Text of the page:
From the HR Files: Interview Insights

What to wear for that first in-person encounter? How long should you wait before following up so you don’t look desperate? How do you talk about your work experience when you don’t have much to show.

Interview prep and etiquette can get a little awkward at times.

Data61’s former HR Advisor, Callum Johnston, shares his insights into some of those uncomfortable interview questions.

When is it okay to ask about the salary?

This is a fairly common question. If the role is within a government agency, the rate/salary will generally be listed up front. Some employers in the private sector will advertise up front but this is completely dependent on that companies policy.

If the salary bracket or figure isn’t already included, then it is acceptable to ask about remuneration in your first face-to-face interview, preferably towards the end of your time, rather than upfront.

Also, if the salary isn’t advertised, be prepared because you’ll likely be asked about your salary expectations in the interview so do your research! I usually look at similar roles on Seek and industry bench marking reports.

Finally, it’s important to be aware that some companies advertise salary including super, some are salary plus super. It’s pretty helpful to keep this in mind when calculating if the salary is fair for the role (as a minimum, the super contribution is 9.5% of your salary).

Do I still have a chance if my grades aren’t ‘top of the class’? What else does a recruiter consider?

Good grades can help get you in the door, but most recruiters hire the person who is the ‘right fit’ for the organisation. Industry experience is a major selling point. If you can demonstrate tangible experience in your chosen field, your grades willhave less significance.

Also don’t discount the value of transferable skills! Many graduates have experience working in hospitality or retail while studying. Working in these sectors means you probably have skills in including time management, customer service, logistics, team work and even budgeting, to name just a few!

Within technical fields (e.g. engineering, IT, analytics), your grades may have more influence.  However you can  look at ways you can play to your other strengths in terms of experience, or demonstrate that you have the capacity to learn these skills quickly.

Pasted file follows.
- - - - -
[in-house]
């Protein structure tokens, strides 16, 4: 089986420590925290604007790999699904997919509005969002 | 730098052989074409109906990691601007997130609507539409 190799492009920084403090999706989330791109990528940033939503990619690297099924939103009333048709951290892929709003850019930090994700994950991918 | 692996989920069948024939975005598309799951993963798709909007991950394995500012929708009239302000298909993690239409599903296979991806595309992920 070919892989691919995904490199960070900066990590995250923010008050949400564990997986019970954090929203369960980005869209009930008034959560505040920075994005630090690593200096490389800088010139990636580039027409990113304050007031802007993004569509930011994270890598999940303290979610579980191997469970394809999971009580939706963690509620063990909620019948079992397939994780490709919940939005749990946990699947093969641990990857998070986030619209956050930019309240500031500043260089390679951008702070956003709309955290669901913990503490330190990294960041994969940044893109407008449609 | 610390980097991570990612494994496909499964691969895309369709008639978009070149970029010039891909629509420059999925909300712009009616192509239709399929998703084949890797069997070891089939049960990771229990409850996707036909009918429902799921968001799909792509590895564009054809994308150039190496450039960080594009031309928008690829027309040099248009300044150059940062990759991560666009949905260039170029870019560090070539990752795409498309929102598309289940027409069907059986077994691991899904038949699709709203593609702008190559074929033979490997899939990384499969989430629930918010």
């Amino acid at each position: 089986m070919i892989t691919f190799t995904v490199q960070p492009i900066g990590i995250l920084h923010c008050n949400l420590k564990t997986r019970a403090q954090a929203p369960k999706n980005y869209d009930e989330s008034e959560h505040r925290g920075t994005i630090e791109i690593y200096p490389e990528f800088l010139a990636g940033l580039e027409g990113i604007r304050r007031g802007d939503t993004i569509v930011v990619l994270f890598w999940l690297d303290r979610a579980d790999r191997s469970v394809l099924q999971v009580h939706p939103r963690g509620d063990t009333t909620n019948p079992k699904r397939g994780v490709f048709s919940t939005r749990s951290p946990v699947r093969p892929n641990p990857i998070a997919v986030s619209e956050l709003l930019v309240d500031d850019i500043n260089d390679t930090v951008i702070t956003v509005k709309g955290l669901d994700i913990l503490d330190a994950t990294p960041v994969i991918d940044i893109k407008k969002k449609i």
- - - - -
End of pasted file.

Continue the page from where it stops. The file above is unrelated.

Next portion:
What should I wear to the interview? 

Keep in mind when picking your outfit, it’s better to err on the side of caution and risk dressing up too much than coming across as too casual or informal. You can also look at the company’s website to get a sense of the dress code.

Should I follow up with the recruiter?

Yes, yes, yes! While not essential, a brief, polite follow up/thank you email can help you to stand out from the crowd and make a memorable impression.

If I don’t hear back from the recruiter, when should I get in touch?

In most cases, the recruiter will discuss a time frame within which you can expect to hear back from them, regardless of whether it’s a yay or nay. If that time has elapsed, then it’s fine to touch base.

How do I go about requesting interview feedback?

You will often receive feedback upon being notified of the outcome of your interview. If this it not automatically provided, it’s reasonable to request feedback, particularly if you couch in terms of wanting to know how you can improve for future interviews.

During the preliminary recruitment stages such as aptitude testing, automated video interviews etc, feedback is often not available due to the sheer magnitude of applicants.

As each company varies with how they offer feedback, it’s acceptable to ask in advance if feedback will be provided as part of the in-person interview process.

How do I respond to questions about previous employment? 

There’s the (sometimes curly) query about your previous employers.  Even if you didn’t have a great experience, never get personal about another company or employer – this is not a time to be negative.  Instead, focus on the positives of what you gained through your previous experience/s, and how the new job will align with your skills, interests and career development.